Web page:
The A-Team, by contrast, plays nothing straight. It's a knowing put-up job from start-to-finish. For instance, this episode doesn't look seriously at cults, or at cult leaders. It doesn't examine the reasons why a farmer in the middle of nowhere would also have a machine shop. Nor does the narrative see the main characters -- except for Amy -- break a sweat. Instead, the narrative is but a hook for the action scenes and a lot of admittedly funny jokes.

What holds "this plan" together, in simple terms is the grace of the performers, and the unfettered sense of violent fun. Again, I can't argue that the A-Team is socially valuable stuff, only that -- as my Dad stated so memorably on a Tuesday night long, long ago -- it "diverts."

The A-Team hangs a lot on the chemistry between the actors. So it's a good thing they're such an agreeable bunch. Watching Face describe "the jazz," or having Hannibal get mad over the fact that James has taken his prized boots may not sound like scintillating television, but somehow -- with these guys, with these jokers, -- that's exactly what it is.

"Children of Jamestown" attempts, at one point, to wax serious, with Baracus telling Amy that the only to get through a situation like this is to "accept death." Why? Because it "frees you."

And the playful attitude of the A-Team TV series, I suppose, "frees you" too. After an especially hard day's work, the the knowing silliness of this show is oddly infectious.

I featured the A-Team as my cult-tv flashback today because, very shortly, a feature film revival (starring Liam Neeson as Hannibal) will be playing in theaters. I'm sure the temptation will be to update the series by making the film "dark" and "bloody." But in keeping with the tenor, spirit and odd fun of this weird old TV show, I hope the movie evidences absolutely no redeeming social value whatsoever.

It should remember instead just to include..."the jazz." If it doesn't, well -- to coin a phrase -- I pity the fool....


  1. This was a splendid diversion, John. You are so right that one couldn't "take your eyes off the bloody thing." Pure entertainment... no sly wit or social commentary, but just plain fun. So far, of what I hear Stephen J. Cannell likes what he sees with the upcoming film adaptation of the series. I hope it's as fun as the TV version. Thanks, JKM.

  2. Thanks, Le0pard13! And I just want to thank you again for posting that great picture of your House Between cd and key chain (and Astrid's medical bag). I really appreciate your support!

    Also -- I hope you don't mind -- I submitted your great piece today on claustrophobia to horror blips, the genre aggregator. I really enjoyed that post!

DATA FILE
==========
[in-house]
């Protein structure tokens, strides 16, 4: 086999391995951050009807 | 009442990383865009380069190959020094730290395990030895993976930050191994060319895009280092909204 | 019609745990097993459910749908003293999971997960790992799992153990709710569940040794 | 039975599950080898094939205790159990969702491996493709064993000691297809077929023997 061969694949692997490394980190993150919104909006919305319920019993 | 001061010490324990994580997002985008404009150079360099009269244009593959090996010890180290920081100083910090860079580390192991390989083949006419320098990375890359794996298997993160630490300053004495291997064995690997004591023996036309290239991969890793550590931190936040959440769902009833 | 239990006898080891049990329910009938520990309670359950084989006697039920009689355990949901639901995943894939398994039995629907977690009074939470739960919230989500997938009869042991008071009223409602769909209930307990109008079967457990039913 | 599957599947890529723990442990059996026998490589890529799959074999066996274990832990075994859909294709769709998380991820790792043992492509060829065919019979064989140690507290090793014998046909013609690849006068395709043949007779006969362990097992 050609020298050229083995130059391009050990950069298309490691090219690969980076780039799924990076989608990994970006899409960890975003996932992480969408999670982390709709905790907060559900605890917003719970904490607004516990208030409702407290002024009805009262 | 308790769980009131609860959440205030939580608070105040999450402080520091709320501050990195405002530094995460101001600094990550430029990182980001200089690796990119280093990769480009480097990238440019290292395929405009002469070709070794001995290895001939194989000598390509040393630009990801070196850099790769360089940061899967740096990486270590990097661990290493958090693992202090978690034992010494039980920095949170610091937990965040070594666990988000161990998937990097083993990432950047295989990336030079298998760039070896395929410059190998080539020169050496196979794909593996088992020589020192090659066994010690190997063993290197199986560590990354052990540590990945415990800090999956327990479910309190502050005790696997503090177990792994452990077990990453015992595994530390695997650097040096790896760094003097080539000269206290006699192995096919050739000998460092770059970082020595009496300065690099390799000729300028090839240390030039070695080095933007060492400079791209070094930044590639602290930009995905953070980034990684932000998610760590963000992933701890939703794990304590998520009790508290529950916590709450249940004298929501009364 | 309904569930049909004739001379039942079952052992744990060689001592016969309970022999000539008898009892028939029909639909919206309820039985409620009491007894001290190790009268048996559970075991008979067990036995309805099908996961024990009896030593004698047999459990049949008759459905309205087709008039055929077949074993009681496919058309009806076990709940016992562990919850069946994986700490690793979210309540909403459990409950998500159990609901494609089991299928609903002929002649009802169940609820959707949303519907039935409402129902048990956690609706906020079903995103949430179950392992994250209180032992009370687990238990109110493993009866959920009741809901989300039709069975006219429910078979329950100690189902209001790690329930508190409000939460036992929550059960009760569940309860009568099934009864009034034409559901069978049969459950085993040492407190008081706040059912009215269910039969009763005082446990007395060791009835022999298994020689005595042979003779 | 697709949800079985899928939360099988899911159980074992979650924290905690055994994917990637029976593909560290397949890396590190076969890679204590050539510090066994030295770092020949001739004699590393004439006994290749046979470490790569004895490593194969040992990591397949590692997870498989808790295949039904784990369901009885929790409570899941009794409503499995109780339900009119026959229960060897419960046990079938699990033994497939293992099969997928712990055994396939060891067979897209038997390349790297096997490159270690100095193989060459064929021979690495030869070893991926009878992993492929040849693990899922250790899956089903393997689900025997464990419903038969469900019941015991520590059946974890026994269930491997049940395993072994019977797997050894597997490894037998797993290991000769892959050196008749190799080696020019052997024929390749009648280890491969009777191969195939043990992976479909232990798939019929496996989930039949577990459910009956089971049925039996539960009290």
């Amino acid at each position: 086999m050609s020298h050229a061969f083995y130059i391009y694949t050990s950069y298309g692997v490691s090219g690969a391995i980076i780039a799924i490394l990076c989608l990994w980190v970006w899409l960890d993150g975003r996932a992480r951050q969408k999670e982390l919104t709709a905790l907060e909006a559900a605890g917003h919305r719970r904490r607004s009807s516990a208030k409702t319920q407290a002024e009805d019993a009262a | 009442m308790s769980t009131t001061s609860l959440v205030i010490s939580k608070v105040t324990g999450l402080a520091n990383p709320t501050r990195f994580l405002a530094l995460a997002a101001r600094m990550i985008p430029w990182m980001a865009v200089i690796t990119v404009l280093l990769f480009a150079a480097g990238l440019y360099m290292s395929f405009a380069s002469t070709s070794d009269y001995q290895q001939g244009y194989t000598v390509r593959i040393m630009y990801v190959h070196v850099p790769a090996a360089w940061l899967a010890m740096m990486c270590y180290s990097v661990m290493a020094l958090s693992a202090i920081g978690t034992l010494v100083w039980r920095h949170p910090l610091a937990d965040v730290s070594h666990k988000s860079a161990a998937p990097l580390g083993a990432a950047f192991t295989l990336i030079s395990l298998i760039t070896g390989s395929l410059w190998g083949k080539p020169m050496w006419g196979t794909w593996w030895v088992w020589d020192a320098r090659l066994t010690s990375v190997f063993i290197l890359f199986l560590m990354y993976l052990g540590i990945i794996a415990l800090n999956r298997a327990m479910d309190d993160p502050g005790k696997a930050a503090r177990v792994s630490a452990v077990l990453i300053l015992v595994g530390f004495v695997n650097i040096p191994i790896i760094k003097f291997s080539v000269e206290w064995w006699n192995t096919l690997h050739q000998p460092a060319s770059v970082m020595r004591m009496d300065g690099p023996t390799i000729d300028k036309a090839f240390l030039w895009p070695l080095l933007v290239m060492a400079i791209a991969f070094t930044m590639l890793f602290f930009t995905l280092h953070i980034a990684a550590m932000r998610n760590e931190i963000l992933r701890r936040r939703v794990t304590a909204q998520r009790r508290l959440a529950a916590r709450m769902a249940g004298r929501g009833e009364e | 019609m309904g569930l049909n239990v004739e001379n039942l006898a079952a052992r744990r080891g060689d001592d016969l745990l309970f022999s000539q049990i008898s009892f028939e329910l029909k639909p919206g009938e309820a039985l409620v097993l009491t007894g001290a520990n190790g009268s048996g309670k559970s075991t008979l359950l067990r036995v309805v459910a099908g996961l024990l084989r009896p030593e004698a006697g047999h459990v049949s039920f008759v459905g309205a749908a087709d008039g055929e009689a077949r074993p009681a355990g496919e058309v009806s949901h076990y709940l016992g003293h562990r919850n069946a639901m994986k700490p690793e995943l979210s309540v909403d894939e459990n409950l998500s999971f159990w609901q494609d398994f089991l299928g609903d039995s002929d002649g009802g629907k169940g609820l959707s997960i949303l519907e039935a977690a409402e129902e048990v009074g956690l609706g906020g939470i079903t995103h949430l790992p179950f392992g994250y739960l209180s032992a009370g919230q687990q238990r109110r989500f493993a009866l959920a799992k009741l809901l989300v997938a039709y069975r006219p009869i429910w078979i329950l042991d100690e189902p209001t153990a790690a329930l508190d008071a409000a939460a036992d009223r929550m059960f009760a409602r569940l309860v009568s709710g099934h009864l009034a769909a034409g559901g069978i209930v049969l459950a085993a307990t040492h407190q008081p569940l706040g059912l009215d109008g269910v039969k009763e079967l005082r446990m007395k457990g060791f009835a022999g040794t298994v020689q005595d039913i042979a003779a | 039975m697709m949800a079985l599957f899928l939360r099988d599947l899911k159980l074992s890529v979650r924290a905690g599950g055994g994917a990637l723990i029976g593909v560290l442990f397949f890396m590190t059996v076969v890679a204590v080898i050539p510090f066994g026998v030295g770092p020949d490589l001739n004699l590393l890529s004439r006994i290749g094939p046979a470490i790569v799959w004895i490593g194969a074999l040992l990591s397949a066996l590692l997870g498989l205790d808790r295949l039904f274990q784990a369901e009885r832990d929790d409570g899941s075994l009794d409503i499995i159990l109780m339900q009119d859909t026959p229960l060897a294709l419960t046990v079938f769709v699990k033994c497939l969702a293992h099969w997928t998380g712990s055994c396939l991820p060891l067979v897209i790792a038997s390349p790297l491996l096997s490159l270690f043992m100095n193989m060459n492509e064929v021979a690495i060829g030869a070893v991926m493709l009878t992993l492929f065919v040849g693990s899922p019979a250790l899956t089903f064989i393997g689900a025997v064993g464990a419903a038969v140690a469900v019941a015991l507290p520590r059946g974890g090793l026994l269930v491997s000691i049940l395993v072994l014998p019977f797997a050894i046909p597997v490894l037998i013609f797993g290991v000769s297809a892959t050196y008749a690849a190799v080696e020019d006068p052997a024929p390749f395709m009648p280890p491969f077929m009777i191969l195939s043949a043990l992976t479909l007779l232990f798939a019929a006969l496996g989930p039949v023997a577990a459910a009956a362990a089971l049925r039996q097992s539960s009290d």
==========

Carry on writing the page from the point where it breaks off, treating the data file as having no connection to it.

All my best,

  3. My pleasure. And very kind of you to submit to horror blips. Thank you.

  4. Nobody on the show ever dies or is badly wounded...even in the most horrific car crash or gun-fight.

    That's a very common misconception; while it's true that the body and injury count was low, it wasn't nonexistent - occasionally people did go to meet their maker, especially in the final season when Hannibal & Co found themselves working for none other than the Man from U.N.C.L.E., Robert Vaughn [as the general who managed to catch them] - but there was the odd fatality earlier on as well, like the prisoner at the beginning of "Pros & Cons" and the luckless man blown up in "Skins." Plus both Murdock and Faceman took one for the team in the course of the series (see "Curtain Call" and "Without Reservations" respectively - the latter was also the final first-run episode) and in the episode "The Battle Of Bel Air" the whole group, with the ironic exception of B.A. (who, as fans of the series know, was scared of flying) was injured when their helicopter crashed in the climax!

    And women? They are pretty much utilized as set decoration.

    No argument there; in fact, George Peppard was never happy with having Melinda Culea around because he didn't feel they needed a female character to tag along - and if you think about it, he has a point (unlike Cinnamon or her successors on Mission: Impossible, Amy and Tawnia aren't that crucial to the mix), which explains the lack of such people in later seasons. Better no women than token women.

    That might have something to do with why the Lynch/Decker equivalent in the upcoming film is a woman, which there's nothing wrong with (there's also nothing wrong with her being played by Jessica Biel - not only does she have action experience with Blade: Trinity, Home on the Range and Stealth, but she takes male viewers into [further] consideration by being very sexy), but why does she have to have been shown to have been involved with Faceman previously?

  5. Grayson7:58 PM

    Cannell involved, as well as Ridley and Tony Scott? Maybe it won't be half bad. But I'm not holding my breath.

    Burn Notice in some ways is a show that takes the premise of The A-Team and makes it serious. For instance, the Michael Westen character on that show used to work for the government, but no longer does. While trying to find out what happened he takes jobs that very well could have been on The A-Team.

  6. John, sorry to nitpick, but you have your dates wrong. "The A-Team" premiered after the 1983 SuperBowl, and "Children of Jamestown" the series' second episode, aired on January 30, 1983, not 1982.

  7. Hey Howard!

    Thanks for the correction. Much appreciated!